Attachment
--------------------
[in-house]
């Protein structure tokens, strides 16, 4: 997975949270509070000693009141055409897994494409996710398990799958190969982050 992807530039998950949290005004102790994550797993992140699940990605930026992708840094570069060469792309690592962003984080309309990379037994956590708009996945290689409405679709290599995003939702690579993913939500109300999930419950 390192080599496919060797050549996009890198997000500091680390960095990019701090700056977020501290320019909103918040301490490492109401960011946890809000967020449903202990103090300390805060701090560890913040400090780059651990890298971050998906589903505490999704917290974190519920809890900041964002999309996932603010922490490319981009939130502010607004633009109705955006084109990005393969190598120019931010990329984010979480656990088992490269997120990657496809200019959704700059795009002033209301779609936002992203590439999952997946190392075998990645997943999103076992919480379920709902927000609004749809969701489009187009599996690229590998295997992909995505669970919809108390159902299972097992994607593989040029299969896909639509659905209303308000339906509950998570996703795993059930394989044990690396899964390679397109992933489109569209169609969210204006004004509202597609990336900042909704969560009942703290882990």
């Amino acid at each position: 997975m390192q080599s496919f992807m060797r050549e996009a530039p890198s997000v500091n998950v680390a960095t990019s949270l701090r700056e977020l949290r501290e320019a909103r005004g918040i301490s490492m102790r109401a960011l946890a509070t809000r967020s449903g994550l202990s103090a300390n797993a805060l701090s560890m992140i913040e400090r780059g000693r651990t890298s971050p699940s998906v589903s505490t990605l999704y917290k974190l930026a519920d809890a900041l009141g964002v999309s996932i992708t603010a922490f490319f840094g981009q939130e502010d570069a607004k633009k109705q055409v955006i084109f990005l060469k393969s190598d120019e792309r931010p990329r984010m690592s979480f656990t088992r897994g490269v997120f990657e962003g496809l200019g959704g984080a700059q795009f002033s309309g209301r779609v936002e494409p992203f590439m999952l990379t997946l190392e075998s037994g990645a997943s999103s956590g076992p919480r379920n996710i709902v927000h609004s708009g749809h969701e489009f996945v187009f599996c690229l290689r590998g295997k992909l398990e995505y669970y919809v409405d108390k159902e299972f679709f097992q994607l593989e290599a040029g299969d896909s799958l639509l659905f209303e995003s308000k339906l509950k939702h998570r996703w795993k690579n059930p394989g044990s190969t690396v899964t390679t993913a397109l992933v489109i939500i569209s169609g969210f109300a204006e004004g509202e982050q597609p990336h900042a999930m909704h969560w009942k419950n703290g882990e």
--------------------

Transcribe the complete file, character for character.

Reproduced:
[in-house]
């Protein structure tokens, strides 16, 4: 997975949270509070000693009141055409897994494409996710398990799958190969982050 992807530039998950949290005004102790994550797993992140699940990605930026992708840094570069060469792309690592962003984080309309990379037994956590708009996945290689409405679709290599995003939702690579993913939500109300999930419950 390192080599496919060797050549996009890198997000500091680390960095990019701090700056977020501290320019909103918040301490490492109401960011946890809000967020449903202990103090300390805060701090560890913040400090780059651990890298971050998906589903505490999704917290974190519920809890900041964002999309996932603010922490490319981009939130502010607004633009109705955006084109990005393969190598120019931010990329984010979480656990088992490269997120990657496809200019959704700059795009002033209301779609936002992203590439999952997946190392075998990645997943999103076992919480379920709902927000609004749809969701489009187009599996690229590998295997992909995505669970919809108390159902299972097992994607593989040029299969896909639509659905209303308000339906509950998570996703795993059930394989044990690396899964390679397109992933489109569209169609969210204006004004509202597609990336900042909704969560009942703290882990």
């Amino acid at each position: 997975m390192q080599s496919f992807m060797r050549e996009a530039p890198s997000v500091n998950v680390a960095t990019s949270l701090r700056e977020l949290r501290e320019a909103r005004g918040i301490s490492m102790r109401a960011l946890a509070t809000r967020s449903g994550l202990s103090a300390n797993a805060l701090s560890m992140i913040e400090r780059g000693r651990t890298s971050p699940s998906v589903s505490t990605l999704y917290k974190l930026a519920d809890a900041l009141g964002v999309s996932i992708t603010a922490f490319f840094g981009q939130e502010d570069a607004k633009k109705q055409v955006i084109f990005l060469k393969s190598d120019e792309r931010p990329r984010m690592s979480f656990t088992r897994g490269v997120f990657e962003g496809l200019g959704g984080a700059q795009f002033s309309g209301r779609v936002e494409p992203f590439m999952l990379t997946l190392e075998s037994g990645a997943s999103s956590g076992p919480r379920n996710i709902v927000h609004s708009g749809h969701e489009f996945v187009f599996c690229l290689r590998g295997k992909l398990e995505y669970y919809v409405d108390k159902e299972f679709f097992q994607l593989e290599a040029g299969d896909s799958l639509l659905f209303e995003s308000k339906l509950k939702h998570r996703w795993k690579n059930p394989g044990s190969t690396v899964t390679t993913a397109l992933v489109i939500i569209s169609g969210f109300a204006e004004g509202e982050q597609p990336h900042a999930m909704h969560w009942k419950n703290g882990e």